Almost one in three people have experienced mental health issues while in employment.
New CIPD research finds employers are taking a reactive approach to employees’ mental health issues, when preventative steps make better business sense.
According to new research, the number of people saying that they have experienced mental health issues while in employment has climbed from a quarter to a third over the last five years. Despite this, the majority of employees still don’t feel that people experiencing mental health issues are supported well enough at work.
In response, the CIPD, the professional body for HR and people development, is calling on organisations to take a more preventative approach to employees’ mental well-being, encouraging a culture of openness in their workplace, whilst at the same time, training line managers to provide and signpost support for employees, in order to create healthier, more engaged and more productive workplaces.
The new research from the CIPD found that in 2016, almost a third (31%) of the over 2,000 employees surveyed said they have experienced a mental health problem at some point during their working life, compared with a quarter (26%) in 2011. Of those who have had poor mental health at work, more than four in ten (42%) have experienced a problem in the past 12 months specifically, to the extent it has affected their health and well-being.
Despite this increase, the number of respondents who say their organisation supports employees with mental health issues either ‘very’ or ‘fairly well’ remains less than half (46%). While this is a significant improvement of nine percentage points since 2011 - when just 37% of respondents said their organisation was able to support employees either fairly or very well - it highlights that there is still a significant way for employers to go to better support staff with mental health issues. Worryingly, just four in ten employees (44%) would currently feel confident disclosing unmanageable stress or mental health problems to their current employer or manager, a similar proportion as reported five years ago (41%).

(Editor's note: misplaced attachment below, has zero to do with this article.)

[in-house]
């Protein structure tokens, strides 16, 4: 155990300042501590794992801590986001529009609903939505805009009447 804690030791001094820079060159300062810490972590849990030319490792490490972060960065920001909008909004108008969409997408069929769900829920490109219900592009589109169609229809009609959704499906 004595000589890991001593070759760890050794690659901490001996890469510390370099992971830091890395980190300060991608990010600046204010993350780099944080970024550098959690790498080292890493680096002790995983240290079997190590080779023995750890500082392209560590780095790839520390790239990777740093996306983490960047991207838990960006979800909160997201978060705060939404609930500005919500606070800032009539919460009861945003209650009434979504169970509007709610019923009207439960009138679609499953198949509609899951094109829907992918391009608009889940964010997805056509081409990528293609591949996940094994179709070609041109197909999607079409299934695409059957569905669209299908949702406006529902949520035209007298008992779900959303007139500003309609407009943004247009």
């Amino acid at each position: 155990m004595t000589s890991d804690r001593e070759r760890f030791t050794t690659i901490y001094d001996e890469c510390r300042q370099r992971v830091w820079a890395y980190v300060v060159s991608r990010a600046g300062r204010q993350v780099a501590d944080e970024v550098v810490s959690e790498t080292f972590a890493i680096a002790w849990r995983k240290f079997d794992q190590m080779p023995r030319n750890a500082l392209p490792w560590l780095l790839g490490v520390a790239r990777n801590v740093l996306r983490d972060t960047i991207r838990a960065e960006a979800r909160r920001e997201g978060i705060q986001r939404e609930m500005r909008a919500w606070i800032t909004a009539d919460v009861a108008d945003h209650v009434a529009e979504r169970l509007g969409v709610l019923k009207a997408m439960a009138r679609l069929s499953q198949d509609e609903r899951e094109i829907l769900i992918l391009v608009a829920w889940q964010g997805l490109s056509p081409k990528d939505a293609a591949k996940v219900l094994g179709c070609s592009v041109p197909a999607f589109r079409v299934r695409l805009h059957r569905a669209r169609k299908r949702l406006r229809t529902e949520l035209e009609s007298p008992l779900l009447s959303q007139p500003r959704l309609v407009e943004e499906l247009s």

Rachel Suff, Employment Relations Adviser at the CIPD, comments: 'With people’s experiences of mental health problems at work on the increase, it’s disappointing not to see more employers stepping up to address them. Mental health should get just as much attention, awareness and understanding as physical health, and employers have a responsibility to manage stress and mental health at work, making sure employees are aware of, and able to access, the support available to them.
'This agenda needs to be championed from the very top by business leaders and senior staff – either through role-modelling or open conversations about their own experiences. There’s also a clear role for HR professionals and line managers to ensure that employees are getting the support they need and feel they can speak up. It’s crucial that organisations work to promote an open and inclusive culture so that employees feel confident about disclosing mental health issues and discussing the challenges they are experiencing. Promoting good mental health also makes good business sense, as employees are likely to be more engaged and productive if they work for an organisation with a workforce well-being strategy that emphasises the importance of both good mental and physical health.'
The CIPD’s survey also asked employees what types of support their employer currently provides to manage and help people with mental health problems. The most common provisions were phased return to work (32% of employees), access to flexible working arrangements (30%), access to occupational health services (27%) and access to counselling services (27%). The least common provisions were mental health first aiders* (3%), mental health champions** (5%), and training for line managers in managing and supporting people with mental health problems (10%).